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Post by Sonshine on Sat Dec 12, 2009 12:27 am

I've had Christian brothers and sister get on to me about my love of Christmas trees, telling me they have pagan origins. It's never really bothered me though, so I continued to put on a tree every year. Today I found some interesting information on the history of Christmas trees I want to share with you. I put it in the debate section because I figure some will still think it's wrong. Smile

Courtesy of www.celebratingholidays.com.

Though some scholars have attributed the origin of the Christmas tree to pagan celebrations, it is
more likely that the modern Christmas tree has its roots in Christian practices. No one will
disagree that pagans have long “worshipped and served created things rather than the Creator”
(Romans 1:25) . . . yes, even trees. Lighted trees were certainly used in various pagan religious
celebrations throughout history, but there is no evidence of any direct link between the pagan rituals
and the Christmas tree.
The Origin of the Christmas Tree
Among the many accounts claiming to explain the origin of the Christmas tree, the three most
popular are from Germany — making it the likeliest place of origin. The stories span from the 8th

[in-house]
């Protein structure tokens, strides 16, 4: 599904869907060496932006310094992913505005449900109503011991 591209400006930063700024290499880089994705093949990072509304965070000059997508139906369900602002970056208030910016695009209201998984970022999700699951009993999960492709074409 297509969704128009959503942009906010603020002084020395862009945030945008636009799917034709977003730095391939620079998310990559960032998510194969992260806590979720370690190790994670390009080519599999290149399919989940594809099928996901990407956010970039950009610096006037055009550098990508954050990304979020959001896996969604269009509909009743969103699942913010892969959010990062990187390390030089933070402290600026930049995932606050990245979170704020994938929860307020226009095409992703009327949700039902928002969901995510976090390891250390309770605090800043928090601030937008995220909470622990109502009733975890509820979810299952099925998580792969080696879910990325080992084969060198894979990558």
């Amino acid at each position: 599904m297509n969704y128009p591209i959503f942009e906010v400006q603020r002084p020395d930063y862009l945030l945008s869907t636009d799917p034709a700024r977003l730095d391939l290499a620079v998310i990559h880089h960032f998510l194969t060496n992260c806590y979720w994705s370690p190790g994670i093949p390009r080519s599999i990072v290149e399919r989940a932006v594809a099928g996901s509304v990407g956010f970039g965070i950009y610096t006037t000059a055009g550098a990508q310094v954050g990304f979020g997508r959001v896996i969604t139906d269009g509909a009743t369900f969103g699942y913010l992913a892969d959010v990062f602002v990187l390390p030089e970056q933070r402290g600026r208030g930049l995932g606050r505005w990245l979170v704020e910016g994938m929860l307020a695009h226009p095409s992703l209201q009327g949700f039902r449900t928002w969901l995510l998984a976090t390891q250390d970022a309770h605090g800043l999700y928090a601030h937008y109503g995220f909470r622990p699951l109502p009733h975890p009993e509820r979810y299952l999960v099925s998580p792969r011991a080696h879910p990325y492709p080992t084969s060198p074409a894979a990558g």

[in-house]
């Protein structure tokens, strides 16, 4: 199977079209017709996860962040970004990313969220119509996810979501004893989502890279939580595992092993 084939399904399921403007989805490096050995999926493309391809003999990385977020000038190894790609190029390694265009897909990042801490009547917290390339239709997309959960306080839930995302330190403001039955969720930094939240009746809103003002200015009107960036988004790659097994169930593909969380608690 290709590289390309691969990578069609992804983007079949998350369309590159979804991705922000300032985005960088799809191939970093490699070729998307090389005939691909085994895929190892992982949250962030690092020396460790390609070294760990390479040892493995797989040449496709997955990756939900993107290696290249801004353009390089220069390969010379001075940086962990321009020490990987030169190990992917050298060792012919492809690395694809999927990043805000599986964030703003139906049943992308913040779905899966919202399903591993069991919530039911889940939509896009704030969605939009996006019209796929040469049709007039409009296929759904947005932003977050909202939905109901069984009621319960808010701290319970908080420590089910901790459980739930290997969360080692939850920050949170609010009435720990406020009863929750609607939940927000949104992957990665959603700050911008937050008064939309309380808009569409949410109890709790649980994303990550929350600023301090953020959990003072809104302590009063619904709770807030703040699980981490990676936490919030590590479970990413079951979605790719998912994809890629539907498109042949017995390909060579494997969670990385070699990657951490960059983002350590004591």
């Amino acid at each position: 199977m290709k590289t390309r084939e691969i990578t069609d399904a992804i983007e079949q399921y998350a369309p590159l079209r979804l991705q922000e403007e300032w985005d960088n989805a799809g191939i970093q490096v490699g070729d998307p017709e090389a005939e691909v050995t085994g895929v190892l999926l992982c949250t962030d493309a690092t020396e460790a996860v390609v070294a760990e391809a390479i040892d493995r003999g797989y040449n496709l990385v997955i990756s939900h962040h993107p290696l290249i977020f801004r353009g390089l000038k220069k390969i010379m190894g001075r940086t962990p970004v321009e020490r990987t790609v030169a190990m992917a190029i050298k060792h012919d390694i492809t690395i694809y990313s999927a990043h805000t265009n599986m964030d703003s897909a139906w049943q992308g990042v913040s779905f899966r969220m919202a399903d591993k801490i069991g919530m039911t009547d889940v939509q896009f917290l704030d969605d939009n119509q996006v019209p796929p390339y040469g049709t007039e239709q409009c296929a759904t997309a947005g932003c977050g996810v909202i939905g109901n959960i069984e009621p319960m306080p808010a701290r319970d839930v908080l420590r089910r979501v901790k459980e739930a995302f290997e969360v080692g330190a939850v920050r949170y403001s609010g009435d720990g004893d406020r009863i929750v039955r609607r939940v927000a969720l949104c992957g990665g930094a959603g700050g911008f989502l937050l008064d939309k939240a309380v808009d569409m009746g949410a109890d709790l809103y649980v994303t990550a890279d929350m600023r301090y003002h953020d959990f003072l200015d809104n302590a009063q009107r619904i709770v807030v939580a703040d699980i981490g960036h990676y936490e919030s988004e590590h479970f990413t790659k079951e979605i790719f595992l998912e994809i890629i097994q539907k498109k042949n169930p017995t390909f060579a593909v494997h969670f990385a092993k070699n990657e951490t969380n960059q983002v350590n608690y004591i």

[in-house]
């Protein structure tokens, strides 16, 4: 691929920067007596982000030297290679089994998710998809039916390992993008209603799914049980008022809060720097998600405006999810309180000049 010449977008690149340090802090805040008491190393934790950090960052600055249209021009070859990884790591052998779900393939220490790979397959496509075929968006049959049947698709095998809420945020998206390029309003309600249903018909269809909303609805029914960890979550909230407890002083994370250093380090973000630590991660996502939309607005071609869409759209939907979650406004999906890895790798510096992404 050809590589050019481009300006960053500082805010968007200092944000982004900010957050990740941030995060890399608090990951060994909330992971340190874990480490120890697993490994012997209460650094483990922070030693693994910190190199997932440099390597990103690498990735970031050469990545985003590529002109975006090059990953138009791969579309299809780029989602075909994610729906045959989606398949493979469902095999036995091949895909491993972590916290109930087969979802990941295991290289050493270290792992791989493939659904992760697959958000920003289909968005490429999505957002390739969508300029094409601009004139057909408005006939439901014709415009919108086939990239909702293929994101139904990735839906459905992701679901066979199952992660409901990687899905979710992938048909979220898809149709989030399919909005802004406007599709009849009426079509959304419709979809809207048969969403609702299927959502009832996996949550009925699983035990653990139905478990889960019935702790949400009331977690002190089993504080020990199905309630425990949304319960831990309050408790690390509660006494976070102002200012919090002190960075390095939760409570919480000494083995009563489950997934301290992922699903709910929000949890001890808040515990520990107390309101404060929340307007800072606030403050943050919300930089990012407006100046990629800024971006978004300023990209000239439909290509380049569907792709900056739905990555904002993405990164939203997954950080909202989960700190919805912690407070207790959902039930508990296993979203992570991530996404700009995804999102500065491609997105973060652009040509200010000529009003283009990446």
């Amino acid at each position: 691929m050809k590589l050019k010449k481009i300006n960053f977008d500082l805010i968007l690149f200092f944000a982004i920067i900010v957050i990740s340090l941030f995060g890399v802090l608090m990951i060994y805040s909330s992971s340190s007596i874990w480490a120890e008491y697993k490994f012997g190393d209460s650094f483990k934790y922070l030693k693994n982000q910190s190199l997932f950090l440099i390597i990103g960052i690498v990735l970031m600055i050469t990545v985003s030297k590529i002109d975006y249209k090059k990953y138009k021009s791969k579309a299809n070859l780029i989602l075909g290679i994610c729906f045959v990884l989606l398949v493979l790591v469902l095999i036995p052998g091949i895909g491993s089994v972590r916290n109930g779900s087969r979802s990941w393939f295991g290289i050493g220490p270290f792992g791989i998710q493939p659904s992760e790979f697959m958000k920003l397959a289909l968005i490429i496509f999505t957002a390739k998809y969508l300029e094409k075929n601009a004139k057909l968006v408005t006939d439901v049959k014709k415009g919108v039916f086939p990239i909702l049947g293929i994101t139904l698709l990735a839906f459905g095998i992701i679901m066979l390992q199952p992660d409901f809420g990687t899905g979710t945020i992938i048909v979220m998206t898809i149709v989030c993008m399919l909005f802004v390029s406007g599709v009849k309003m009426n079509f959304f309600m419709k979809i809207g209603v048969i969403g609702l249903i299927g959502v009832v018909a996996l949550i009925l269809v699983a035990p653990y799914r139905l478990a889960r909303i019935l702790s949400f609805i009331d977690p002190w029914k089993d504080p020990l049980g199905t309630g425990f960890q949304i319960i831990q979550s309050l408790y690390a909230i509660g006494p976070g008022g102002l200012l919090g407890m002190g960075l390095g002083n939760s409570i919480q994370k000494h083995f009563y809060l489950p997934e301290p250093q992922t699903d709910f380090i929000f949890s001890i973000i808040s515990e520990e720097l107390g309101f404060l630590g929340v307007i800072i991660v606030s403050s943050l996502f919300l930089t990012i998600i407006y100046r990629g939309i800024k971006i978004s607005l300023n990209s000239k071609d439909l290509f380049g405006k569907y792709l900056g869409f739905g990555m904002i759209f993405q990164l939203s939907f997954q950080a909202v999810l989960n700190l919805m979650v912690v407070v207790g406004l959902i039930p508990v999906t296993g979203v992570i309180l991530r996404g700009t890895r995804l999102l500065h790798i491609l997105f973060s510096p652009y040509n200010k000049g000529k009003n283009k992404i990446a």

century to the 16th century; all three are rooted in historical fact and may be connected to one
another.
(1) St. Boniface (672 – 754 AD), 8th Century:1
St. Boniface (birth name Winfried) was a missionary to some of the remotest tribes of Germany.
He is probably best known for what is called the “Felling of Thor’s Oak.” It is said that upon entering
a town in northern Hesse, Boniface learned that the people worshiped the god Thor. They believed
that Thor resided in a great oak tree among them. Boniface determined that if he wanted to earn an
audience with the people, he would have to confront Thor. He announced before the people that he
was going to cut down the oak, and he openly challenged Thor to strike him down. Miraculously, as
Boniface began to chop the oak, a mighty wind blew and hurled the tree to the ground. Tradition
holds that a fir tree was growing in the roots of the oak, and Boniface claimed the tree as a symbol
of Christ. Needless to say, the people stood in awe and readily accepted Boniface’s message about
the one true God.
Author Henry Van Dyke (1852-1933) offers a dramatic retelling of the story of St. Boniface in
his historical fiction account, The First Christmas Tree. See p. 407.
(2) The Paradise Plays, 15th Century:2